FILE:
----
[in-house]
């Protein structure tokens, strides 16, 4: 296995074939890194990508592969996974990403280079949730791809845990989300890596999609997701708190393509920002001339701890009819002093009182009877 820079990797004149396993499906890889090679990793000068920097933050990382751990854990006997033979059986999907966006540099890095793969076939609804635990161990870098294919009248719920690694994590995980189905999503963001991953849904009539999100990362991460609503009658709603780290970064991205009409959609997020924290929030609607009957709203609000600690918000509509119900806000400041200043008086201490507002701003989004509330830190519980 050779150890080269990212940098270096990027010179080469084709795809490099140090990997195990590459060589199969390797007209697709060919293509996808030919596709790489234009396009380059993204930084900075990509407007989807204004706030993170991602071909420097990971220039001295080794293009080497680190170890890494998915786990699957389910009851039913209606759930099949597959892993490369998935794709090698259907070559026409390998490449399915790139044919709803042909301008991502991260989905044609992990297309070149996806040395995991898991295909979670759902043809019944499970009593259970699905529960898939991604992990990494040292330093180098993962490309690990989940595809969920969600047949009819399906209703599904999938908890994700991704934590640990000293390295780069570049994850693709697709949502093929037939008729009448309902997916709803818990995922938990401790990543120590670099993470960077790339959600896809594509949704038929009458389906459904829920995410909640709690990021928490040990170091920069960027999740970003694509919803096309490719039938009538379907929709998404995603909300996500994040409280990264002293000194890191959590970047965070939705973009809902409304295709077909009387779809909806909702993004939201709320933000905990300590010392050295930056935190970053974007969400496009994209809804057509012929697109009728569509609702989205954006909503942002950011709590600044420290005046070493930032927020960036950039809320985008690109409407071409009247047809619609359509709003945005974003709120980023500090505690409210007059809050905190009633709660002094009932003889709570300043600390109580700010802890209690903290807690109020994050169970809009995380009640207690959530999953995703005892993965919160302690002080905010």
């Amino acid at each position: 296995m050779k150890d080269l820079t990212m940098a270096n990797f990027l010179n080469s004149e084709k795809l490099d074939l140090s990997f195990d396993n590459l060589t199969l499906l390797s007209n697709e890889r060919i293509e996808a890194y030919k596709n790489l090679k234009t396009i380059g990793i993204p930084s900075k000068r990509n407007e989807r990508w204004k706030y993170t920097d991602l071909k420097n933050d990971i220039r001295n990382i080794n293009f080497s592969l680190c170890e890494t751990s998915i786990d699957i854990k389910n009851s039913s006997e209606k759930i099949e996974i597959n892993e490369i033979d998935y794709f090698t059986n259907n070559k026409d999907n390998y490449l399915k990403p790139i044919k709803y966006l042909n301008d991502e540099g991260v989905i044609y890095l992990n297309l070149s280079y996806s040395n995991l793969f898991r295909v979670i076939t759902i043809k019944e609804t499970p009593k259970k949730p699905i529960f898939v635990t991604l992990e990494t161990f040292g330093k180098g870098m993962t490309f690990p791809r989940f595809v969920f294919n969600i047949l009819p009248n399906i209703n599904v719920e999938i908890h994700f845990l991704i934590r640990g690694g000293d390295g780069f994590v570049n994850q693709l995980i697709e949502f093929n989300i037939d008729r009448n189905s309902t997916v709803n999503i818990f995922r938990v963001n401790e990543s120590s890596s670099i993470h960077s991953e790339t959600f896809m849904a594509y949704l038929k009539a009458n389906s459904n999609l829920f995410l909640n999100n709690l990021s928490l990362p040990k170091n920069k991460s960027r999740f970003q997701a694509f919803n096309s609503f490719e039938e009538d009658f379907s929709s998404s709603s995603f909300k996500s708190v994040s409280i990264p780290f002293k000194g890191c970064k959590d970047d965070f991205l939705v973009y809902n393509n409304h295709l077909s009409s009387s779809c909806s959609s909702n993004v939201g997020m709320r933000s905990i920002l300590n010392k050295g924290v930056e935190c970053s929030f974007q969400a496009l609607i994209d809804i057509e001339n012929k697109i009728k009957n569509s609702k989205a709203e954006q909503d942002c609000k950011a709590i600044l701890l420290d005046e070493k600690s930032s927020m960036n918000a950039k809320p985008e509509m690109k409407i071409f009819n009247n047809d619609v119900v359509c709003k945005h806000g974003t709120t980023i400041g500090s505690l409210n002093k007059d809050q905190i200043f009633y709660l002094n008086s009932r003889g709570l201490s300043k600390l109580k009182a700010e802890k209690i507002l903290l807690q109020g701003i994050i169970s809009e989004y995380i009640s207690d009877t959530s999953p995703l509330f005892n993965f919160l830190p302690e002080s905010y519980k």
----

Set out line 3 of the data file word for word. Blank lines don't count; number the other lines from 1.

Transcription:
């Amino acid at each position: 296995m050779k150890d080269l820079t990212m940098a270096n990797f990027l010179n080469s004149e084709k795809l490099d074939l140090s990997f195990d396993n590459l060589t199969l499906l390797s007209n697709e890889r060919i293509e996808a890194y030919k596709n790489l090679k234009t396009i380059g990793i993204p930084s900075k000068r990509n407007e989807r990508w204004k706030y993170t920097d991602l071909k420097n933050d990971i220039r001295n990382i080794n293009f080497s592969l680190c170890e890494t751990s998915i786990d699957i854990k389910n009851s039913s006997e209606k759930i099949e996974i597959n892993e490369i033979d998935y794709f090698t059986n259907n070559k026409d999907n390998y490449l399915k990403p790139i044919k709803y966006l042909n301008d991502e540099g991260v989905i044609y890095l992990n297309l070149s280079y996806s040395n995991l793969f898991r295909v979670i076939t759902i043809k019944e609804t499970p009593k259970k949730p699905i529960f898939v635990t991604l992990e990494t161990f040292g330093k180098g870098m993962t490309f690990p791809r989940f595809v969920f294919n969600i047949l009819p009248n399906i209703n599904v719920e999938i908890h994700f845990l991704i934590r640990g690694g000293d390295g780069f994590v570049n994850q693709l995980i697709e949502f093929n989300i037939d008729r009448n189905s309902t997916v709803n999503i818990f995922r938990v963001n401790e990543s120590s890596s670099i993470h960077s991953e790339t959600f896809m849904a594509y949704l038929k009539a009458n389906s459904n999609l829920f995410l909640n999100n709690l990021s928490l990362p040990k170091n920069k991460s960027r999740f970003q997701a694509f919803n096309s609503f490719e039938e009538d009658f379907s929709s998404s709603s995603f909300k996500s708190v994040s409280i990264p780290f002293k000194g890191c970064k959590d970047d965070f991205l939705v973009y809902n393509n409304h295709l077909s009409s009387s779809c909806s959609s909702n993004v939201g997020m709320r933000s905990i920002l300590n010392k050295g924290v930056e935190c970053s929030f974007q969400a496009l609607i994209d809804i057509e001339n012929k697109i009728k009957n569509s609702k989205a709203e954006q909503d942002c609000k950011a709590i600044l701890l420290d005046e070493k600690s930032s927020m960036n918000a950039k809320p985008e509509m690109k409407i071409f009819n009247n047809d619609v119900v359509c709003k945005h806000g974003t709120t980023i400041g500090s505690l409210n002093k007059d809050q905190i200043f009633y709660l002094n008086s009932r003889g709570l201490s300043k600390l109580k009182a700010e802890k209690i507002l903290l807690q109020g701003i994050i169970s809009e989004y995380i009640s207690d009877t959530s999953p995703l509330f005892n993965f919160l830190p302690e002080s905010y519980k």